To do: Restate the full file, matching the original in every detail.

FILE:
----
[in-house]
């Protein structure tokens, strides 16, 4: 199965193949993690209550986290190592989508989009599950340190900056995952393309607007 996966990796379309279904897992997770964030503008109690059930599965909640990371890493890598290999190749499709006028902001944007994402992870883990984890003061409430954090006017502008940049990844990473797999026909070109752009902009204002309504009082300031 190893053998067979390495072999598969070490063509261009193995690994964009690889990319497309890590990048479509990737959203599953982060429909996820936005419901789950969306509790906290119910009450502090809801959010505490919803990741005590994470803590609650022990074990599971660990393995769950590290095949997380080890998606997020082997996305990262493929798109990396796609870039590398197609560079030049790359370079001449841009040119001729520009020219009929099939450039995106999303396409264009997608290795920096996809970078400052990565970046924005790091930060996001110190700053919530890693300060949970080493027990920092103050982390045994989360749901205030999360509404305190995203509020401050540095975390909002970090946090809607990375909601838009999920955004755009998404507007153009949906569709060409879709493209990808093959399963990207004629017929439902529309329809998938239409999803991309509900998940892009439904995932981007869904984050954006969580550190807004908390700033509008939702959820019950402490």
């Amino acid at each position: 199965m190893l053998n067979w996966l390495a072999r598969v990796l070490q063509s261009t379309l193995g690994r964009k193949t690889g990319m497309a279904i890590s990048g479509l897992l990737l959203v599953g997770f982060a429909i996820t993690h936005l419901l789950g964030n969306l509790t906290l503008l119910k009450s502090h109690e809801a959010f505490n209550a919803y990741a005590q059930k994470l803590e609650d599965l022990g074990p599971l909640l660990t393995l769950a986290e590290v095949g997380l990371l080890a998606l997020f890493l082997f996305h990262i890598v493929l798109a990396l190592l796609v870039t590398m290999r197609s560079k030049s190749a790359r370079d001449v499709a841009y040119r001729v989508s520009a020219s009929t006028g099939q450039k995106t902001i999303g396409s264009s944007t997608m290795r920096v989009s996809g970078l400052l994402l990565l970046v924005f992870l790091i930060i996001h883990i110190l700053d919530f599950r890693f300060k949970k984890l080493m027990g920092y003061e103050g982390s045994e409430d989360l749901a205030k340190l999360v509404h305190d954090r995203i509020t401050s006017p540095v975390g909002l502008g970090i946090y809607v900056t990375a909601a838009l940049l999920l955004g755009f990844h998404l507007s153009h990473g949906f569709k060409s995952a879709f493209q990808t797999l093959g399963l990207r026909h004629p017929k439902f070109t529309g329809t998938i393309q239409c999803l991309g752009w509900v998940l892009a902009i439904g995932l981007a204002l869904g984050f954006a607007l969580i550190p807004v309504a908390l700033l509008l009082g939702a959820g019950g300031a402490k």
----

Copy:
[in-house]
């Protein structure tokens, strides 16, 4: 199965193949993690209550986290190592989508989009599950340190900056995952393309607007 996966990796379309279904897992997770964030503008109690059930599965909640990371890493890598290999190749499709006028902001944007994402992870883990984890003061409430954090006017502008940049990844990473797999026909070109752009902009204002309504009082300031 190893053998067979390495072999598969070490063509261009193995690994964009690889990319497309890590990048479509990737959203599953982060429909996820936005419901789950969306509790906290119910009450502090809801959010505490919803990741005590994470803590609650022990074990599971660990393995769950590290095949997380080890998606997020082997996305990262493929798109990396796609870039590398197609560079030049790359370079001449841009040119001729520009020219009929099939450039995106999303396409264009997608290795920096996809970078400052990565970046924005790091930060996001110190700053919530890693300060949970080493027990920092103050982390045994989360749901205030999360509404305190995203509020401050540095975390909002970090946090809607990375909601838009999920955004755009998404507007153009949906569709060409879709493209990808093959399963990207004629017929439902529309329809998938239409999803991309509900998940892009439904995932981007869904984050954006969580550190807004908390700033509008939702959820019950402490």
């Amino acid at each position: 199965m190893l053998n067979w996966l390495a072999r598969v990796l070490q063509s261009t379309l193995g690994r964009k193949t690889g990319m497309a279904i890590s990048g479509l897992l990737l959203v599953g997770f982060a429909i996820t993690h936005l419901l789950g964030n969306l509790t906290l503008l119910k009450s502090h109690e809801a959010f505490n209550a919803y990741a005590q059930k994470l803590e609650d599965l022990g074990p599971l909640l660990t393995l769950a986290e590290v095949g997380l990371l080890a998606l997020f890493l082997f996305h990262i890598v493929l798109a990396l190592l796609v870039t590398m290999r197609s560079k030049s190749a790359r370079d001449v499709a841009y040119r001729v989508s520009a020219s009929t006028g099939q450039k995106t902001i999303g396409s264009s944007t997608m290795r920096v989009s996809g970078l400052l994402l990565l970046v924005f992870l790091i930060i996001h883990i110190l700053d919530f599950r890693f300060k949970k984890l080493m027990g920092y003061e103050g982390s045994e409430d989360l749901a205030k340190l999360v509404h305190d954090r995203i509020t401050s006017p540095v975390g909002l502008g970090i946090y809607v900056t990375a909601a838009l940049l999920l955004g755009f990844h998404l507007s153009h990473g949906f569709k060409s995952a879709f493209q990808t797999l093959g399963l990207r026909h004629p017929k439902f070109t529309g329809t998938i393309q239409c999803l991309g752009w509900v998940l892009a902009i439904g995932l981007a204002l869904g984050f954006a607007l969580i550190p807004v309504a908390l700033l509008l009082g939702a959820g019950g300031a402490k």